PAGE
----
The more I learned about the Arrochar Alps race, the more intimidated I was. Rough terrain, huge climbs, potentially tricky navigation and a usually tiny field of runners meant I’d pretty much written it off as a race I would never participate in. However, with it being on the Scottish champs list this year, the lure of more lenient cut-offs and more than 40 fellow runners meant it was now or never. Several westie teammates felt the same, and we egged each other on to enter, assuming a “one-and-done” approach to the race – if we did it once, we never had to do it again! Several recces were completed, with varying levels of success, and before we knew it the day had arrived.

The threat of a low-level route due to thunderstorms forecast almost dashed our dreams from the outset. No matter how terrifying the course was, the prospect of a very runnable Glen Loin loop was unappealing. But we were briefed that the race would go ahead, and if thunderstorms hit, we should go low.

The first flattish four miles of the race confirmed what I have known for some time: most people run faster than me. It was muggy and hot, and I was cooking. It was a relief to get to bottom of Vorlich and stop running. My climbing was not much better though and I felt as though I was bonking – an uncomfortable prospect 45 minutes into a potentially 6-hour race. Thankfully, some cloud cover, water dunks, and complaining to Alistair Boyer on the way up meant I felt better by the time we neared the first marshal checkpoint. Shouts from the talking tent at the top (Katie and Outi) directed us round the cairn, and we trotted off to find the right drop-off point down to the dam.

The descent off Vorlich was as steep as expected but fun, as part of group of 8 ladies (unheard of in a hill race!) all sliding down together, including fellow westie wummin Jenn and Lucia. After being well ahead all the way up Vorlich, Jenn had taken an unfortunate detour to the first checkpoint and lost some time. Across the dam, I was pushing on, aware that runs-up-hills Ruddick would likely catch me soon on the slog up Vane. Again climbing with a pack of women, I kept pushing with the (optimistic and delusional) mentality that once at the top of Vane, most of the hard work was over. The sight of Tom and Mike at the summit was very welcome, as were the clear views towards Ime. Slightly dizzy, and stuffing fistfuls of haribo in my mouth, I set off on a sub-optimal line, before catching sight of HBT runner Alison to my right. I kept her in sight to the bottom, recognising her as someone I have finished near to in several races this season and should therefore stick with!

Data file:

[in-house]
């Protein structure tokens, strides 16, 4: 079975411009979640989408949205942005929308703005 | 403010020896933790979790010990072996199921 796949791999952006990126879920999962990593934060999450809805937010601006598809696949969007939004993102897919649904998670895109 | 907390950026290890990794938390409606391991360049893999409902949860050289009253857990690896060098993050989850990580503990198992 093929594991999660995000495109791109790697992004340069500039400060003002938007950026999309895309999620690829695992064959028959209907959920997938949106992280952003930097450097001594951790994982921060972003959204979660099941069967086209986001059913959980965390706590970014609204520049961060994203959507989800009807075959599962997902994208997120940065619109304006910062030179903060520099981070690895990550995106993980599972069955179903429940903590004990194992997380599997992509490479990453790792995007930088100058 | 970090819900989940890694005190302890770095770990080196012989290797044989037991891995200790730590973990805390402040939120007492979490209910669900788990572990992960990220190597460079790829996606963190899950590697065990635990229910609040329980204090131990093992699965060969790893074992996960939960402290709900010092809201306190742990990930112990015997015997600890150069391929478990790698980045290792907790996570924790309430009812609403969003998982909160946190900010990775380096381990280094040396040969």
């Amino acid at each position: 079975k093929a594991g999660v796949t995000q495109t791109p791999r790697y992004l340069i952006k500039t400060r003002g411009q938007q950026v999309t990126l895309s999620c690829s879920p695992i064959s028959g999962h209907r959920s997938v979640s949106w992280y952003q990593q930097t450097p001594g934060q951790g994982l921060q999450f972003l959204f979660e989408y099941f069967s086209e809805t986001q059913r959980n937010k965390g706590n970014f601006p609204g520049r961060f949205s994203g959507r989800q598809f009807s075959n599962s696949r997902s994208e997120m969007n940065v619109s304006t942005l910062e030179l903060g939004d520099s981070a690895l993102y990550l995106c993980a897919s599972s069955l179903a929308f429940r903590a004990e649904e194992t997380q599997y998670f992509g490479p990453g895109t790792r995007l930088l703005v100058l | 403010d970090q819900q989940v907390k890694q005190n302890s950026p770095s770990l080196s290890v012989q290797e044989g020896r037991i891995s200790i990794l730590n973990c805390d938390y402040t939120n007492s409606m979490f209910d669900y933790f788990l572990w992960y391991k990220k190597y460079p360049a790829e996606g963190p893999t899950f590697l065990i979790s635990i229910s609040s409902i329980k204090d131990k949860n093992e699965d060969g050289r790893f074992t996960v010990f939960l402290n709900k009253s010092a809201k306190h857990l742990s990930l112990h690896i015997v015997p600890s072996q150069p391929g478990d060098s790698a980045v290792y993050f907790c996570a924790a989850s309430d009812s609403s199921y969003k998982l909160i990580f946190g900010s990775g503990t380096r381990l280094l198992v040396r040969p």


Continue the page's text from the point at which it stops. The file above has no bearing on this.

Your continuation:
The climb up Ime seemed long and tough, and after hearing rumbles of thunder, I was immediately disappointed that we’d probably take the low-level route down through the glen and the race would remain unfinished business. This took the wind out my sails, and I crawled up the remaining metres. Imagine my surprise when enthusiastic marshals Luci and Helen greeted me at the top, apparently unfazed by the storms. They sent me off with chocolate, straight into a sudden shower of massive hailstones and down the beautifully runnable descent. Thankfully the storms had shifted slightly by the bealach, but my legs were in pieces and the Narnain climb was slow. I couldn’t care less about my time by this stage; I just wanted to be done. Saki, Gregor and Herbie the dog cheered me over the summit, and I knew there was only one more (horrendous) descent between me and the finish.

Having recce’d the Borrowdale route 3 times (twice deliberately, once accidentally), I chickened out during the race and plodded down the tourist path, chanting “one and done” as I went. By the time I hit the track, I was spurred on with a check of the watch, realising I could finish within a minute of my Jura time. Crossed the line only a couple minutes over, and retreated to the hall after some chat with Niall and Murdo who were heroically braving the swarm of midges on the finish line. Amazing performances from so many westies who raced and marshalled!

Predictably, the horror is already wearing off and within 12 hours, I had declared my ambition to run again, but a bit better. No doubt, recovery was assisted by spending the night in the pub debriefing with an excellent bunch. Thanks to Rob for organising a superb event, alongside an amazing team of Westie helpers! Until next time!

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